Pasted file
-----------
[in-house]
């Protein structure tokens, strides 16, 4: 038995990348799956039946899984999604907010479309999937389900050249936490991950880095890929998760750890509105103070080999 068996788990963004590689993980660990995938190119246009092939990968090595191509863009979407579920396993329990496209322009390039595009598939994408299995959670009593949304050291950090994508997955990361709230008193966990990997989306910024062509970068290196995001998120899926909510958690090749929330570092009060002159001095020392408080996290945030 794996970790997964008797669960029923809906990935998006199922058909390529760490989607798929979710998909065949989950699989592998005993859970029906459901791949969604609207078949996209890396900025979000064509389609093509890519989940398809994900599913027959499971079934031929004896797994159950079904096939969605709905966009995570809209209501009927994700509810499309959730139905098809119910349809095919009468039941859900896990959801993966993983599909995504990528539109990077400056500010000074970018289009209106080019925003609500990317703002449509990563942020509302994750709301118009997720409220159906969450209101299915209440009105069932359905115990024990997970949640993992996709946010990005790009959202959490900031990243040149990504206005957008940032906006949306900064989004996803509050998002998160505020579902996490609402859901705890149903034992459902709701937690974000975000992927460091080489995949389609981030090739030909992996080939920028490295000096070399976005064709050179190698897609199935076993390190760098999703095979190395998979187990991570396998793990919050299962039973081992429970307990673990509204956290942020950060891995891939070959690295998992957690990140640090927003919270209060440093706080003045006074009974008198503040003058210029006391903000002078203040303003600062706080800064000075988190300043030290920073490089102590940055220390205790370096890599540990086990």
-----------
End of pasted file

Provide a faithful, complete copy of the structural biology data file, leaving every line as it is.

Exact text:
[in-house]
């Protein structure tokens, strides 16, 4: 038995990348799956039946899984999604907010479309999937389900050249936490991950880095890929998760750890509105103070080999 068996788990963004590689993980660990995938190119246009092939990968090595191509863009979407579920396993329990496209322009390039595009598939994408299995959670009593949304050291950090994508997955990361709230008193966990990997989306910024062509970068290196995001998120899926909510958690090749929330570092009060002159001095020392408080996290945030 794996970790997964008797669960029923809906990935998006199922058909390529760490989607798929979710998909065949989950699989592998005993859970029906459901791949969604609207078949996209890396900025979000064509389609093509890519989940398809994900599913027959499971079934031929004896797994159950079904096939969605709905966009995570809209209501009927994700509810499309959730139905098809119910349809095919009468039941859900896990959801993966993983599909995504990528539109990077400056500010000074970018289009209106080019925003609500990317703002449509990563942020509302994750709301118009997720409220159906969450209101299915209440009105069932359905115990024990997970949640993992996709946010990005790009959202959490900031990243040149990504206005957008940032906006949306900064989004996803509050998002998160505020579902996490609402859901705890149903034992459902709701937690974000975000992927460091080489995949389609981030090739030909992996080939920028490295000096070399976005064709050179190698897609199935076993390190760098999703095979190395998979187990991570396998793990919050299962039973081992429970307990673990509204956290942020950060891995891939070959690295998992957690990140640090927003919270209060440093706080003045006074009974008198503040003058210029006391903000002078203040303003600062706080800064000075988190300043030290920073490089102590940055220390205790370096890599540990086990």